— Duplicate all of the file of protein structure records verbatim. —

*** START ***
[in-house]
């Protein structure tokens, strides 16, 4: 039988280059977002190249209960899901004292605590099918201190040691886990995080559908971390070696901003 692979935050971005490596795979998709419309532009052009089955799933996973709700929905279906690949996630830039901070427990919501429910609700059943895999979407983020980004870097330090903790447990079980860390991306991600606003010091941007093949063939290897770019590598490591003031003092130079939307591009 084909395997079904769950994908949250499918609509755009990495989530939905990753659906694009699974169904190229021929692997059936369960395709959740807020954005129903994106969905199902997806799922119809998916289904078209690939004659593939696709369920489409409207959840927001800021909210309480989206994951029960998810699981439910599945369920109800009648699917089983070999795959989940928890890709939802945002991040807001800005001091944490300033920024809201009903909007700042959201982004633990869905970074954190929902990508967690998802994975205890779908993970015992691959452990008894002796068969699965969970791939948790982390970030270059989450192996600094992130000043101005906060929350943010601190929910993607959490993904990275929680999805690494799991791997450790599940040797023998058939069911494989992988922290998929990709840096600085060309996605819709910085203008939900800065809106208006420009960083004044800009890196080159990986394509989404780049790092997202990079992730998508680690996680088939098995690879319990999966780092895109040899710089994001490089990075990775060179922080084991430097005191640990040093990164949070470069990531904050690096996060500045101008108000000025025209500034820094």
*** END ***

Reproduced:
[in-house]
């Protein structure tokens, strides 16, 4: 039988280059977002190249209960899901004292605590099918201190040691886990995080559908971390070696901003 692979935050971005490596795979998709419309532009052009089955799933996973709700929905279906690949996630830039901070427990919501429910609700059943895999979407983020980004870097330090903790447990079980860390991306991600606003010091941007093949063939290897770019590598490591003031003092130079939307591009 084909395997079904769950994908949250499918609509755009990495989530939905990753659906694009699974169904190229021929692997059936369960395709959740807020954005129903994106969905199902997806799922119809998916289904078209690939004659593939696709369920489409409207959840927001800021909210309480989206994951029960998810699981439910599945369920109800009648699917089983070999795959989940928890890709939802945002991040807001800005001091944490300033920024809201009903909007700042959201982004633990869905970074954190929902990508967690998802994975205890779908993970015992691959452990008894002796068969699965969970791939948790982390970030270059989450192996600094992130000043101005906060929350943010601190929910993607959490993904990275929680999805690494799991791997450790599940040797023998058939069911494989992988922290998929990709840096600085060309996605819709910085203008939900800065809106208006420009960083004044800009890196080159990986394509989404780049790092997202990079992730998508680690996680088939098995690879319990999966780092895109040899710089994001490089990075990775060179922080084991430097005191640990040093990164949070470069990531904050690096996060500045101008108000000025025209500034820094």